Laissez les bons temps roulez! This year I decided to become a Mardi Gras float and join a parade which took place in a Steampunk Variation of New Orleans somewhere around the 1860s. The parade was held by the Crewe of Scribes, the theme was favorite Victorian authors, and I had a tough time deciding between Jules Verne and H. G. Wells. But Verne was fully in the era, while Wells only caught a bit of the tale end of it (not misspelling, just a really bad pun), so that is what I went with. I always enjoyed his underwater stories the best, so when I assembled my float I used coral alpha textures on a transparent prim, some seaweed flexi prims, and one of the best little Steampunk submarines I have ever seen. When it was finished, I put the float on as my avatar and joined the parade; what a lot of fun that was! Thanks to the Mayor of Mieville Perryn Peterson, and all the other good folks of the Steamlands, for a truly fun holiday. In fact, I have to get ready for the Mardi Gras Ball now; I will be back soon.
Eterna from Vadzim Khudabets of Behind The Epic has got to be one of the most amazing jobs of video editing I have seen this year. Since he does trailers for a living, this has to be his version of a demo reel. If you haven’t already seen this, nothing I say can possibly prepare you for it; enjoy, and morn the fact that you will never be able to sit down in a theater and watch this movie.
In North America in 1982 there were a limited number of companies fighting for the home computer market, and with 20-20 hindsight it is obvious that Apple was the winner of that battle. But my own system of choice that year had the same overall computing power, plus a few dedicated chip sets that meant superior 8 bit graphics and sound processing. Plus it had a built-in programming language that made it easy to create your own audio/visual sequence complete with text overlays. This is the state of the art Christmas demo sequence from Commodore that year, and if you remember what any of the other systems available at the time could do, it will be obvious why I thought this one was the way to go. Merry Christmas!
As anyone who has stood at the bottom of the Earth’s gravity well and pointed their camera up can tell you, the kind of pictures an Astronaut can take from orbit will far surpass that. In this video, Astronaut Don Pettit gives you an idea of what is involved, and what you might be able to achieve. Knowing this, all you have to do now is achieve orbit, making sure to bring your camera with you.
The new release of LinuxConsole 2.3 is good news for those with older computers who still want to get some entertainment or work out of them. This Live Disc build started life as a way to turn an old computer into a working games console, and it will still do that. But what it has really gotten good at is making old computers with few resources work properly. That means a box with as little as 256Meg of RAM and running an old Intel, NVIDIA, or ATI graphics cards can run just fine with a fast boot, and it also supports newer graphics cards as well. They have also built some scripts to help you update packages into local RAM while running the base Live Disc, connect to printers, and so forth. They also support installing it to a LiveUSB stick, or installing it to duel-boot with Windows. They have downloads to make both of those tasks fairly easy, so you don’t have to be a Linux guru to get them running.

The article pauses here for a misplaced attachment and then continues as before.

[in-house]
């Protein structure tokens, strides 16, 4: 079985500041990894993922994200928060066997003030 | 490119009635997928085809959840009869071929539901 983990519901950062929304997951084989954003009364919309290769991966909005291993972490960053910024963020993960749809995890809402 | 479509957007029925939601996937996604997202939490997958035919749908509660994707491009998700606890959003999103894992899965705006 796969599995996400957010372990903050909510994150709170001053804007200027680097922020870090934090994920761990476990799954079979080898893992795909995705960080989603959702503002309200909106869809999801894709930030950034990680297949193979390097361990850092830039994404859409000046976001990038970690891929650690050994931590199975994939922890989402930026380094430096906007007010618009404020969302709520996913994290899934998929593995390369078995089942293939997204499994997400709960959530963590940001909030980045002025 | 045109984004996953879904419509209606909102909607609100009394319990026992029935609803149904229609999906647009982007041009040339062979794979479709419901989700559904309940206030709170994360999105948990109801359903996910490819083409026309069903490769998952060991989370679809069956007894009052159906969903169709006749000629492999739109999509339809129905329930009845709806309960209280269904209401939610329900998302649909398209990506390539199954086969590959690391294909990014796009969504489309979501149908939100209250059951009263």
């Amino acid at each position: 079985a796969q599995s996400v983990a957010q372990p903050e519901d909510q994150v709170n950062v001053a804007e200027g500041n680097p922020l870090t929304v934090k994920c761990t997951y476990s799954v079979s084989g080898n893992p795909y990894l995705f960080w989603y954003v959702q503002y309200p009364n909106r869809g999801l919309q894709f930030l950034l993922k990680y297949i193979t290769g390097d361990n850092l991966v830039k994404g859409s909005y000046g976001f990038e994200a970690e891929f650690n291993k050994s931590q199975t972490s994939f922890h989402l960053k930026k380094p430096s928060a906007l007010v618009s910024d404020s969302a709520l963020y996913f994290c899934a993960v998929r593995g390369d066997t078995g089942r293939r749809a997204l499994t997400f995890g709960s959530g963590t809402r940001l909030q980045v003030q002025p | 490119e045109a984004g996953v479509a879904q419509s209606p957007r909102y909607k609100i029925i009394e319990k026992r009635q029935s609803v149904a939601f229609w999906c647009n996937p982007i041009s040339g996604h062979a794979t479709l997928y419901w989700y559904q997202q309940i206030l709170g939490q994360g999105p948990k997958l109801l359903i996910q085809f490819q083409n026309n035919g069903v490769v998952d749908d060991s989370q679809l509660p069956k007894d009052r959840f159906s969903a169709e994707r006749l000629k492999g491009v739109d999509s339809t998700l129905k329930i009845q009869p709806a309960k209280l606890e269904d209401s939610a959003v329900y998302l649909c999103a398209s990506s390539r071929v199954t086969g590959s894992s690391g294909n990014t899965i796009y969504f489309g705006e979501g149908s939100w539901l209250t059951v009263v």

There is a very creative guy called Joey Shanks who puts together videos that are tutorials in how to create various kinds of special effects in association with PBS. One of his recent projects was to show how to create a scientifically accurate Black Hole like the one in the movie Interstellar. The video allows you to see step by step how each element was captured by the camera, and then gives you a peak at how they look when all the elements are added to the composite layer by layer. This is not how the effect was actually created for the film, in part because a big piece of Joey’s approach is to do as many elements of a given build using real world objects and a camera to film them as possible. But it does give you enough information that you might get some really good ideas of how to build your own effects. I found out about this series from Cinefex, a great place to learn more about how the effects you see on the screen get built, and who is doing them.